“We need to be able to absorb our nutrients in order to run our cells and to run our brain cells. Without certain basic nutrients, you don’t make enough neurotransmitters and you don’t produce enough energy to really run your brain properly,” said Martha Herbert, a pediatric neuroscientist at the Massachusetts General Hospital in Boston, an assistant professor of neurology at the Harvard Medical School, and author of the 2012 book The Autism Revolution.

The buzz around this potential connection has spurred her to start collecting diapers from infants at high risk for autism in order to begin her own investigation.

Herbert sees Dhurjati’s paper as a vital stepping-stone in the long path from research to treatments for autism. While she has seen robust data indicating a strong correlation, little has been done to determine a causal link.

To do that, you need a good way to think about the mechanisms through which the gut can affect the brain, Herbert said.

Dhurjati’s paper provides a map of mechanisms that can be studied further to determine that causation.

His theory supposes that incomplete digestion could lead to impaired removal of toxic heavy metals and could change the dynamic of gut bug populations. Surges in particular bacteria could cause gut inflammation, which could lead to tears in the barrier separating the intestine from the bloodstream. Once that barrier has been breached, toxins could hitch a ride directly to the brain. His paper goes on to reveal a complex web of chain reactions like these that could function as pathways from the gut to the brain.

Herbert sees potential in Dhurjati’s theory and the holistic approach of examining multiple interconnections within the entire system. She would like to see the pathways extended a few steps further to explain how toxins could cross the blood-brain barrier and specify how they act on the brain.

“We know that toxins can interfere with a lot of important processes in the brain. From my point of view, that still doesn’t really explain stuff. You really want to measure some difference in the way the brain behaves,” Herbert said. Perhaps these chemical changes alter the way synapses work or cause inflammation that restricts blood flow and inhibits delivery of oxygen to the brain, she said.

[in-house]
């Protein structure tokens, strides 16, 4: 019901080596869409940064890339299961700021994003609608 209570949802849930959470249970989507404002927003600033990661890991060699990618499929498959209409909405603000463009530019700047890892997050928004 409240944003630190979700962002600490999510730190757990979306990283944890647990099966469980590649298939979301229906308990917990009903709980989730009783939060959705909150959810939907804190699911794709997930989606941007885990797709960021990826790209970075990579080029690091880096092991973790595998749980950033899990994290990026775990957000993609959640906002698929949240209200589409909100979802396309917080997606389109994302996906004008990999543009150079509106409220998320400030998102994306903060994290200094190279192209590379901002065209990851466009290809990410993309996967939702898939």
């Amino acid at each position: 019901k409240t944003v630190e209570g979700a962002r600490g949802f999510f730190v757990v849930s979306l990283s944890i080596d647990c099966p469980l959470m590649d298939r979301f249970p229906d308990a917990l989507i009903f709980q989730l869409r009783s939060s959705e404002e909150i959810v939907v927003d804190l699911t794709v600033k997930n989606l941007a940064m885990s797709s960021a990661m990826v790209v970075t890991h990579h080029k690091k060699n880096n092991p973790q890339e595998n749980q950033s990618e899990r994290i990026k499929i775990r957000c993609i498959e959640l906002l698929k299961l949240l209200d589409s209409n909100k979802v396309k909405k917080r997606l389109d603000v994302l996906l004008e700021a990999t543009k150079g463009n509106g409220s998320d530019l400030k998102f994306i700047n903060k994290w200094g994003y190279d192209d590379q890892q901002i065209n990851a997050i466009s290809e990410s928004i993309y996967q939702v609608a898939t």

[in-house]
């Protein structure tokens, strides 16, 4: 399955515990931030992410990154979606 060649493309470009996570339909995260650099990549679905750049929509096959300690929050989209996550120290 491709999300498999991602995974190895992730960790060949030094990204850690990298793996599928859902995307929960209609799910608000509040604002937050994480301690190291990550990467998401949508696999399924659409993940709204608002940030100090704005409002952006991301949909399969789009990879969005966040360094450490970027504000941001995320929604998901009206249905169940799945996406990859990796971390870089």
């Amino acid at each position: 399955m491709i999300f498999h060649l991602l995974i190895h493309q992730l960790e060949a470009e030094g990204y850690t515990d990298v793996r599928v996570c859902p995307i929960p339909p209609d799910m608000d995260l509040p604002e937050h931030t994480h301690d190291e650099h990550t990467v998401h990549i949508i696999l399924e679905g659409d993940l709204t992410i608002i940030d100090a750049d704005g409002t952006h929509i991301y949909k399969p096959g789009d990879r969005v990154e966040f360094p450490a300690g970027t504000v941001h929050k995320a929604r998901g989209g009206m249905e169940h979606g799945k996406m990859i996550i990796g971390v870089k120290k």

Dhurjati’s map may change and grow as the research proceeds. For now, it provides a scaffolding to inform that research and help put each component into context.

At this point, it is unclear how this research might translate into treatments in the future.

Introducing beneficial microbes known as probiotics to the system through diet, supplements, or injection could yield some benefits.

“However, the gut community is very strong and has its own immigration and customs department. So while probiotics theoretically could be a potential way of treating this, I don’t know how easy it is,” Dhurjati said.

For families living with the symptoms of autism everyday, that potential, however small, is a spark of hope.

In Delaware alone, more than 1,200 children have an educational accommodation for autism. That does not count children who have very mild symptoms, are homeschooled, or attend specialized private schooling for severely autistic children.

Parents of children with autism go to extraordinary lengths to learn about the effects of autism and potential courses of treatment, said Teresa Avery, executive director of Autism Delaware, a non-profit advocacy organization headquartered in Newark.

“Diet changes are something that have been talked about in the autism community for quite a while,” Avery said. Many parents have tried omitting gluten, buying organic, or going vegan.

There are over-the-counter products that provide probiotics, including fortified yogurt, and chewable supplements. These contain very specific strains of probiotics that have not been studied in conjunction with autism, Herbert cautioned. She added that even if a probiotic were identified as being effective in mitigating symptoms, it would not likely be a silver bullet.

“Unfortunately, there’s no one thing that’s going to fix anybody’s kid. For the most part, it’s going to take a whole lot more work than that,” Herbert said.